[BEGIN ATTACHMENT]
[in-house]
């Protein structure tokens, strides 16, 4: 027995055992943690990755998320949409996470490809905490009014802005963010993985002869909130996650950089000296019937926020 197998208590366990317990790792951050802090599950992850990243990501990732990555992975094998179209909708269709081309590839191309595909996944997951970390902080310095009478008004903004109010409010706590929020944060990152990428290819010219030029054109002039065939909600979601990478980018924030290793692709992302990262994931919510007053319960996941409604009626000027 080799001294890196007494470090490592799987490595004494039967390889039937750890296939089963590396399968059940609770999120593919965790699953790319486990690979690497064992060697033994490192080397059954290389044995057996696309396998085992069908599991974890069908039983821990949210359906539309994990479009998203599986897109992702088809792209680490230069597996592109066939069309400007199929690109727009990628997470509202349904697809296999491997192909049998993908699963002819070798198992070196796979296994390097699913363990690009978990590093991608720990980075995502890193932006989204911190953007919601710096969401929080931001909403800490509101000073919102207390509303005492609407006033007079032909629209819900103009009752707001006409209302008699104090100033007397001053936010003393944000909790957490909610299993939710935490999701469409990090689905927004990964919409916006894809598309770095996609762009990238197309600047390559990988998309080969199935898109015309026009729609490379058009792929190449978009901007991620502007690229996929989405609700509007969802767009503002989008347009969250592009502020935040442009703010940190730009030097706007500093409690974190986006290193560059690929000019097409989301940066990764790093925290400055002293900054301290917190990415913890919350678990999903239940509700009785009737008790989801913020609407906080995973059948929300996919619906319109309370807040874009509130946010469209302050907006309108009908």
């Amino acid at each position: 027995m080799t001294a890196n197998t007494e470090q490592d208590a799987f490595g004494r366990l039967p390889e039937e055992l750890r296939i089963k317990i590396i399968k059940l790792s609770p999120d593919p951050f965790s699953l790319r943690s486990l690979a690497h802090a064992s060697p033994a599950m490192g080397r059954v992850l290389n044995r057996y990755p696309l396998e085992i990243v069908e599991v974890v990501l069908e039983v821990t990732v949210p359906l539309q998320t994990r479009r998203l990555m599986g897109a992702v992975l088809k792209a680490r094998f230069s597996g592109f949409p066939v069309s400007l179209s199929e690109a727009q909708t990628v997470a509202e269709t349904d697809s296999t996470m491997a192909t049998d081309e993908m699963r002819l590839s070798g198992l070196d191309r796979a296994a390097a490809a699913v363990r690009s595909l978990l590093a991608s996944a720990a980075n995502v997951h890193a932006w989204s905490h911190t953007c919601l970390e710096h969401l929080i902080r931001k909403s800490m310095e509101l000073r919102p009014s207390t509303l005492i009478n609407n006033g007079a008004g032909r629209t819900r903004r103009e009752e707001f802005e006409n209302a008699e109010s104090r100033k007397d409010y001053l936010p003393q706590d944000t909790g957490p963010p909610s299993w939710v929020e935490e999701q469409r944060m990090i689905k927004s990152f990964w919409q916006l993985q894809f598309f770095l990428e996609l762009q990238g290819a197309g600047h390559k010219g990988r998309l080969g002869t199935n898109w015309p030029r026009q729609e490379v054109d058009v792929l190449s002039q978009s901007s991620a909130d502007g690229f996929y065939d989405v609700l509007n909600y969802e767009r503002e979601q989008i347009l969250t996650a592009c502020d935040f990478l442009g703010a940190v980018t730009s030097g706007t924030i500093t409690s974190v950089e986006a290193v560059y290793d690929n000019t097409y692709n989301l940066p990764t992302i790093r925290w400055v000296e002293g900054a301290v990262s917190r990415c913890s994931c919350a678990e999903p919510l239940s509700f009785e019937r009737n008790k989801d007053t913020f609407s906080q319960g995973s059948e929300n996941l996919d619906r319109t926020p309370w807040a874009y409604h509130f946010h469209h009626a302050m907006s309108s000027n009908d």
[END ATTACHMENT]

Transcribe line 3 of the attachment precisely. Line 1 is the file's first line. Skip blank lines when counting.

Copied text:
């Amino acid at each position: 027995m080799t001294a890196n197998t007494e470090q490592d208590a799987f490595g004494r366990l039967p390889e039937e055992l750890r296939i089963k317990i590396i399968k059940l790792s609770p999120d593919p951050f965790s699953l790319r943690s486990l690979a690497h802090a064992s060697p033994a599950m490192g080397r059954v992850l290389n044995r057996y990755p696309l396998e085992i990243v069908e599991v974890v990501l069908e039983v821990t990732v949210p359906l539309q998320t994990r479009r998203l990555m599986g897109a992702v992975l088809k792209a680490r094998f230069s597996g592109f949409p066939v069309s400007l179209s199929e690109a727009q909708t990628v997470a509202e269709t349904d697809s296999t996470m491997a192909t049998d081309e993908m699963r002819l590839s070798g198992l070196d191309r796979a296994a390097a490809a699913v363990r690009s595909l978990l590093a991608s996944a720990a980075n995502v997951h890193a932006w989204s905490h911190t953007c919601l970390e710096h969401l929080i902080r931001k909403s800490m310095e509101l000073r919102p009014s207390t509303l005492i009478n609407n006033g007079a008004g032909r629209t819900r903004r103009e009752e707001f802005e006409n209302a008699e109010s104090r100033k007397d409010y001053l936010p003393q706590d944000t909790g957490p963010p909610s299993w939710v929020e935490e999701q469409r944060m990090i689905k927004s990152f990964w919409q916006l993985q894809f598309f770095l990428e996609l762009q990238g290819a197309g600047h390559k010219g990988r998309l080969g002869t199935n898109w015309p030029r026009q729609e490379v054109d058009v792929l190449s002039q978009s901007s991620a909130d502007g690229f996929y065939d989405v609700l509007n909600y969802e767009r503002e979601q989008i347009l969250t996650a592009c502020d935040f990478l442009g703010a940190v980018t730009s030097g706007t924030i500093t409690s974190v950089e986006a290193v560059y290793d690929n000019t097409y692709n989301l940066p990764t992302i790093r925290w400055v000296e002293g900054a301290v990262s917190r990415c913890s994931c919350a678990e999903p919510l239940s509700f009785e019937r009737n008790k989801d007053t913020f609407s906080q319960g995973s059948e929300n996941l996919d619906r319109t926020p309370w807040a874009y409604h509130f946010h469209h009626a302050m907006s309108s000027n009908d």